Jeremy H. Greenberg | Blog #112 Wish You Were Here

Blog #112 Wish You Were Here

May 18, 2018  •  Leave a Comment

Blog #112 Wish You Were Here


The epic Pink Floyd Album and song from 1975 Wish You Were Here leads me to my next point about making pictures [Watch this unplugged version for a real treat].  One of the goals of many photographers is to take the viewer there.  Travel, street photography, and landscape images can give the viewer a feel of actually being in the place in which the photograph was made.  This is one measure of images that work.  These images seem to reach beyond affecting the viewers sense of sight only and somehow come into contact with their senses of feeling, smell, or even hearing or taste. How can this be? 

Nikon D610

Images may connect with certain people more than others.  What is the mechanism that dictates this connection?  Images will connect [or not so much] through their capacity to evoke memories.  Hear me out.  Memories exist, in the environment.  Your brain is involved in the recollection of memories but not in a data-retrieval type of way like a hard drive.  Memories are not stored as little zeros and ones in the gray matter between your ears.   Memories are effectively constellations of brain activity [electro-chemical activity in your neurotransmitters] that have resulted from different combinations of sensory stimuli.  This comes from environment.  Your brain is simply along for the ride.


When you view certain images [environment] that have certain qualities these images might trigger, so to speak, experiences from your memory.  In this way, the viewer might actually feel that they are in the place that the image was made.  This is especially true when we have been to that place or a similar one that is presented in the image.  Images contain qualities and variables that will lend themselves to this effect on the viewer. 

Variables such as the type of light (i.e. color, direction, intensity or luminance) contrast, shadow, line, shape, texture, and atmosphere in any combination may evoke the experience of a memory in the viewer and give them the feeling that they are physically in the space where the image was made, albeit for a few seconds.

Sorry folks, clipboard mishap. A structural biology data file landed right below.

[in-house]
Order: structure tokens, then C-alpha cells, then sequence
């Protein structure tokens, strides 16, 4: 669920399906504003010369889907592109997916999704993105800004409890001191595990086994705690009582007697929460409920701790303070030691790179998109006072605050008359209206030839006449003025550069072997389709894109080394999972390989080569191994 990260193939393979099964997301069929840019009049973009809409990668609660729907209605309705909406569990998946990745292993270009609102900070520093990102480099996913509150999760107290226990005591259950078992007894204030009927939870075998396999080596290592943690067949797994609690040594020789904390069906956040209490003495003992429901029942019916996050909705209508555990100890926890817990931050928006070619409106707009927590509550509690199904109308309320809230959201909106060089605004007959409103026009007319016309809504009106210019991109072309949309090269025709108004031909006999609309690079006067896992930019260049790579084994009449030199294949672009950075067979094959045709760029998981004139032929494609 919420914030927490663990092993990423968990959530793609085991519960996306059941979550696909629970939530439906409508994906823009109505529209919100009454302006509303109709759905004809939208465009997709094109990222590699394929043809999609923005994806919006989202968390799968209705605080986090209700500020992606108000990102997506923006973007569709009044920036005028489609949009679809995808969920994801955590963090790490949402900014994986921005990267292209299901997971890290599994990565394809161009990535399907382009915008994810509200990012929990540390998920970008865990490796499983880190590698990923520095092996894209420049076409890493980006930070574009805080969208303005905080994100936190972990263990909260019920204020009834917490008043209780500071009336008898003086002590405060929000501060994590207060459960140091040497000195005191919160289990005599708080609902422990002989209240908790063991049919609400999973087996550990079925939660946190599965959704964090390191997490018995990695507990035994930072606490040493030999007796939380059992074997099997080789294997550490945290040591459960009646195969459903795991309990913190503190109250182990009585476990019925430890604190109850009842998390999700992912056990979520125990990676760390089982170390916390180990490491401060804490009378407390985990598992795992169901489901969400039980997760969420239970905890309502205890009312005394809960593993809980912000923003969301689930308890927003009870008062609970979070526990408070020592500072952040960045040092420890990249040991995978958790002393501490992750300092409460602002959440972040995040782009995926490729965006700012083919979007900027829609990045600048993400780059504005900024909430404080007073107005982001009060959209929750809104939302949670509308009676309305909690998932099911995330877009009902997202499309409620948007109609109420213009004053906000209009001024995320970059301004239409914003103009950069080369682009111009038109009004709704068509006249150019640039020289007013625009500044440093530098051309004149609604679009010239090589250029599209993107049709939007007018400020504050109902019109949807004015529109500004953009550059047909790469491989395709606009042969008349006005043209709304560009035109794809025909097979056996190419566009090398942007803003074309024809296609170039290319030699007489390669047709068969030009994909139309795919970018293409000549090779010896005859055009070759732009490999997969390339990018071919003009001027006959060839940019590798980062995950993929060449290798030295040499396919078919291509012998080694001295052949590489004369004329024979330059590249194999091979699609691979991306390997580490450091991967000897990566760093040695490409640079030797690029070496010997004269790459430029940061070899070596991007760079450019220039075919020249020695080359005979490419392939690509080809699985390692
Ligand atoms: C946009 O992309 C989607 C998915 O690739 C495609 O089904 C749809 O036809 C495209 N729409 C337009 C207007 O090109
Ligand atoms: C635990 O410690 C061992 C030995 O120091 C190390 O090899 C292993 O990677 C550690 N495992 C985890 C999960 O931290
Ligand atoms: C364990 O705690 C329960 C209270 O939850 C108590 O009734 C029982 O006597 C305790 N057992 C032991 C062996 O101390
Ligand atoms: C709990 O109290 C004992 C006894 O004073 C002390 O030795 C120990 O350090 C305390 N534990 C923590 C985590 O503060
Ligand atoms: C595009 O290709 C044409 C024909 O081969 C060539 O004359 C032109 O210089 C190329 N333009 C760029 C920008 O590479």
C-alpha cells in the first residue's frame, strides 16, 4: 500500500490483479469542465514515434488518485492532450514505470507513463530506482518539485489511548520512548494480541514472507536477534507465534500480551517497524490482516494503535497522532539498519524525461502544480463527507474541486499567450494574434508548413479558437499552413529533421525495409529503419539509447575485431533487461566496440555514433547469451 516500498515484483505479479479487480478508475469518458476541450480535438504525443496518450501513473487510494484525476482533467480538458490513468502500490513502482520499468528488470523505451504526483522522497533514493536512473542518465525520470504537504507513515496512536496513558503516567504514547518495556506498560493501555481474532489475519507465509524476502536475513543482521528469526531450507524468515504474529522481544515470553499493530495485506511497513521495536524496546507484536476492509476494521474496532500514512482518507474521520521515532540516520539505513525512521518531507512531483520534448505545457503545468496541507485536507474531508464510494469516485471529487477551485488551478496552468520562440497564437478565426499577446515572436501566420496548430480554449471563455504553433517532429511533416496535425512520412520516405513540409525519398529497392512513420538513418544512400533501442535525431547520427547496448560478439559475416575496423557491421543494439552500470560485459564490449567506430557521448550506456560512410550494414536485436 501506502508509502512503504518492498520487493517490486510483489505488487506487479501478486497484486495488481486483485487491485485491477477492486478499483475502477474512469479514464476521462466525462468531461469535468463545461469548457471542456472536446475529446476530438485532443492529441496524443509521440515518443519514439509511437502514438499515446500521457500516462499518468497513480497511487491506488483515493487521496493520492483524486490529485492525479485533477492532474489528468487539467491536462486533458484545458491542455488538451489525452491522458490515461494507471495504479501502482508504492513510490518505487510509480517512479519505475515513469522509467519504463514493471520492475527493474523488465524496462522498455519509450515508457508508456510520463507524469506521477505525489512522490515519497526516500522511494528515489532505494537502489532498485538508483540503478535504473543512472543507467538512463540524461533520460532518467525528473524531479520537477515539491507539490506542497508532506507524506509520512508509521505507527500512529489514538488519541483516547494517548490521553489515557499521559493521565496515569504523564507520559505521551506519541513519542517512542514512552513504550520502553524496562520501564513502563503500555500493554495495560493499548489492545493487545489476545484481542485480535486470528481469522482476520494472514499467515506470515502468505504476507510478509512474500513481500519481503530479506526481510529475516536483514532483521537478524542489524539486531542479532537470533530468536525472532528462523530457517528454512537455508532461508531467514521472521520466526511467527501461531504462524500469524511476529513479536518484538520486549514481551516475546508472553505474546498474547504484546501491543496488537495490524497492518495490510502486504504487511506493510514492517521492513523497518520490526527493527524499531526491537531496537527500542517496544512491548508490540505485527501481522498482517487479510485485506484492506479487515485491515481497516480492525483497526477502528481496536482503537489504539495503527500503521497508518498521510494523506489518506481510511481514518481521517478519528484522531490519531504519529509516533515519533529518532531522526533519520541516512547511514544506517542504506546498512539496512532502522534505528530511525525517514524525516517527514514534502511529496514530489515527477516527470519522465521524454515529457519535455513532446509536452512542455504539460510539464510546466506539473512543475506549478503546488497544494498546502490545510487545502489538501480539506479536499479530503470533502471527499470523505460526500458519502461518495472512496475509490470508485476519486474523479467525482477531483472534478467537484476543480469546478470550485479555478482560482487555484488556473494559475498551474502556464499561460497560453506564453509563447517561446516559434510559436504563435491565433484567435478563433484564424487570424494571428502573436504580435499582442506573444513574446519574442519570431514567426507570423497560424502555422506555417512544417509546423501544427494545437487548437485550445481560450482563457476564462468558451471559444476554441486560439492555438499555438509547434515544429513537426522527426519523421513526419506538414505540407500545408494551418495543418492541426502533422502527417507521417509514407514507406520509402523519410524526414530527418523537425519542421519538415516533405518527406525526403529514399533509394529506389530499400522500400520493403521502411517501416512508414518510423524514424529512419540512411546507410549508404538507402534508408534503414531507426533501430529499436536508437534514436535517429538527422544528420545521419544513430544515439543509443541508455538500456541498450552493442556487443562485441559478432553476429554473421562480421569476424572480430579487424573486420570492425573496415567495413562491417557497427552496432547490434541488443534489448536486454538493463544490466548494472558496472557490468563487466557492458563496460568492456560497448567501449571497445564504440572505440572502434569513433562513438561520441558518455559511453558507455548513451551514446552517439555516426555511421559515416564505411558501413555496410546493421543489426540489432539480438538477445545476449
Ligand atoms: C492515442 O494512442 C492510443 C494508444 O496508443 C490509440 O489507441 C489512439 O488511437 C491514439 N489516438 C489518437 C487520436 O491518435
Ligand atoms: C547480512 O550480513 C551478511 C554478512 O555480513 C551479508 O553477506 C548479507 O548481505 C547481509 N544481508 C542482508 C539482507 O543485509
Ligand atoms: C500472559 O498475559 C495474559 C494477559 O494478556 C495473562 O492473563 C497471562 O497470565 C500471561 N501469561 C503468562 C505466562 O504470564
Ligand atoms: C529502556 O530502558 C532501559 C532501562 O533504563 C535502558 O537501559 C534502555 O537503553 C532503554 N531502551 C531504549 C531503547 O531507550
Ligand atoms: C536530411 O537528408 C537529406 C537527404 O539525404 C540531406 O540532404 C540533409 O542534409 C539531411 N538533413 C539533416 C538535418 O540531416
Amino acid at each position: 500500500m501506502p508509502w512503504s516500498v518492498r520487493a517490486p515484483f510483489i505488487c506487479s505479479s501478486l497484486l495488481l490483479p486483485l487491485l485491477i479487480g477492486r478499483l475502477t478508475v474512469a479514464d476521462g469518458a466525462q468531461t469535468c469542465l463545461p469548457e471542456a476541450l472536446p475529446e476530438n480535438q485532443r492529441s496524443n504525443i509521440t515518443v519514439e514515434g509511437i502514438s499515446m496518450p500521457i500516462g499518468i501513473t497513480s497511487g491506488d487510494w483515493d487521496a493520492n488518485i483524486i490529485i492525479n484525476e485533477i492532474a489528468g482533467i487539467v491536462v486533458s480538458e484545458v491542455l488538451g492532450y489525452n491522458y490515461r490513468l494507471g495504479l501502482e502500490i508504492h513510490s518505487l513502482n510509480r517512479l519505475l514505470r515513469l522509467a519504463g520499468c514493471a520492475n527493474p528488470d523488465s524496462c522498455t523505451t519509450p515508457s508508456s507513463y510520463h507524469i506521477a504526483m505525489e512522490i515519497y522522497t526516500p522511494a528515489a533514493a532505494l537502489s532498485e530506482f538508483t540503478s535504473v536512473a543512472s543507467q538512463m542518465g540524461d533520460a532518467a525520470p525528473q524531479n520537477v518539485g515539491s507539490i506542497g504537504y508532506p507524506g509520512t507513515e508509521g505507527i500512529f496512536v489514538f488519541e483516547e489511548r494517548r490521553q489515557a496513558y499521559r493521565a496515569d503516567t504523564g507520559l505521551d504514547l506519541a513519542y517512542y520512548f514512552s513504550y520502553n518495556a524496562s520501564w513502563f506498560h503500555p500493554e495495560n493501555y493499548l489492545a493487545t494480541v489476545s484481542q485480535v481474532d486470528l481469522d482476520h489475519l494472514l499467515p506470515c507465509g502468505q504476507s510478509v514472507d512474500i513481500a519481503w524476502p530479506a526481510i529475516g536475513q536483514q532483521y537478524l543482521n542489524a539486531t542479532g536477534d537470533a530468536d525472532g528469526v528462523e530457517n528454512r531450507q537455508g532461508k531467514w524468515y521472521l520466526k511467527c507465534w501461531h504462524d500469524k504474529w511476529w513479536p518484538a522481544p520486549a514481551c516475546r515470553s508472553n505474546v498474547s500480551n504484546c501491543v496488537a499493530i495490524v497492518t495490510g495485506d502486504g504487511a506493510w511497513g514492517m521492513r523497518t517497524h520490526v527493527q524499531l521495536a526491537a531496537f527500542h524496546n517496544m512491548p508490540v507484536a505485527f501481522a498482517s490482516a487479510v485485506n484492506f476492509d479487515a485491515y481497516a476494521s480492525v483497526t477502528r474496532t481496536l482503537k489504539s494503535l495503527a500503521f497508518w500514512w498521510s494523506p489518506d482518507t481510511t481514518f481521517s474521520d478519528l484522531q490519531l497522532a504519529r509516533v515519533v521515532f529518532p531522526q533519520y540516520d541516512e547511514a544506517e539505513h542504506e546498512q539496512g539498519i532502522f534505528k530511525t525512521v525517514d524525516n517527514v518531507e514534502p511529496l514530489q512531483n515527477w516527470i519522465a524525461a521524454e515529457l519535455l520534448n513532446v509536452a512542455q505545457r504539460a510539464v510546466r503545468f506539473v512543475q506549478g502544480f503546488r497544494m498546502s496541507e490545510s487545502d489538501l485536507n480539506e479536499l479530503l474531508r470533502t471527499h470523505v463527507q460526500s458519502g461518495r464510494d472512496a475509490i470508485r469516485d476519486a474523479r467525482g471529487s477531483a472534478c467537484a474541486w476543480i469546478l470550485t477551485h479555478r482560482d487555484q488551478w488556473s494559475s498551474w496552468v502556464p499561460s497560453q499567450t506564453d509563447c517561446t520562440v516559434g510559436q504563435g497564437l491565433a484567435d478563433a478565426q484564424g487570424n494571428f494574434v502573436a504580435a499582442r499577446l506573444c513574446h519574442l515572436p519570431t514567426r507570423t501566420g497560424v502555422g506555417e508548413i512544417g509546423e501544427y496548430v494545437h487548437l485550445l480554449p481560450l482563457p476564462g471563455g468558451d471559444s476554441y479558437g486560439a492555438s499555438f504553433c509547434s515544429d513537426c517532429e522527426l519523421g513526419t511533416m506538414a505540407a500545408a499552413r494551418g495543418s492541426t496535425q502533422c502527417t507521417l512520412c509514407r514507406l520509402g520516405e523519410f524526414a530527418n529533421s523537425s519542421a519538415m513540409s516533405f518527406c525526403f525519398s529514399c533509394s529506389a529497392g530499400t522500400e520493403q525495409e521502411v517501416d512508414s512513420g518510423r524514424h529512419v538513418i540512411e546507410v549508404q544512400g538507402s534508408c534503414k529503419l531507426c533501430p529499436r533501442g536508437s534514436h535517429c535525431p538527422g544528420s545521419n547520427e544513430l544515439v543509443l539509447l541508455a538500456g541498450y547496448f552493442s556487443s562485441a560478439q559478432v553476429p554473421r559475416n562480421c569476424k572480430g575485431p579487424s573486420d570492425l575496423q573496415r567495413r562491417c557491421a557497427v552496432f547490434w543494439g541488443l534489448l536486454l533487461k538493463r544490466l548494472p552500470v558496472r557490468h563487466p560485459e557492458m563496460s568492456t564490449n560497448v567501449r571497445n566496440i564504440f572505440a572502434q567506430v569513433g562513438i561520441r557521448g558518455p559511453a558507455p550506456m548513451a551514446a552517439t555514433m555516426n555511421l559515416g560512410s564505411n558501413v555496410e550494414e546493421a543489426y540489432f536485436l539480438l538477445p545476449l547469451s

Photographs are extensions of our own visual experience in the same way that reading is an extension of listening and writing an extension of speaker behavior.   It’s an amazing thing to consider that a photo is a slice of our own visual experience like a fraction of a second in a given place.  Making [and sharing] images that will be viewed in someone else’s future, transcending time, is extraordinary.  Time, of course, is an illusion after all. There is no time, per se, but only Spacetime.  Read Carol Rovelli’s Reality is Not What it Seems: The Journey To Quantum Gravity for a quick 2000 year summary of what we understand about the universe in a mere 265 pages! I digress. 

Anyway, is one of your goals in making and sharing images to take people on your personal visual roller coaster? If so, consider the variables mentioned above like texture and atmosphere and bake those juicy layers into your images.  You might strike a nerve with somebody who will go beyond the “👍🏼” and really feel you.

Finally, I agree with Bruce Gilden

If you can smell the street by looking at the photo, it’s a street photograph.


The light is always right.




*Images: © Jeremy H. Greenberg

Where: Ruby Bar, Pottinger Street, Central, Hong Kong

Subject:  Opening of Ruby Bar

Gear: Various:  Mirrorless Fujifilm X-E3 + XF Fujinon 18mm f/2 + On camera Flash

Nikon D610 Nikon D610 Nikon D610 Nikon D610 Nikon D610 Nikon D610 Nikon D610 Nikon D610 Nikon D610


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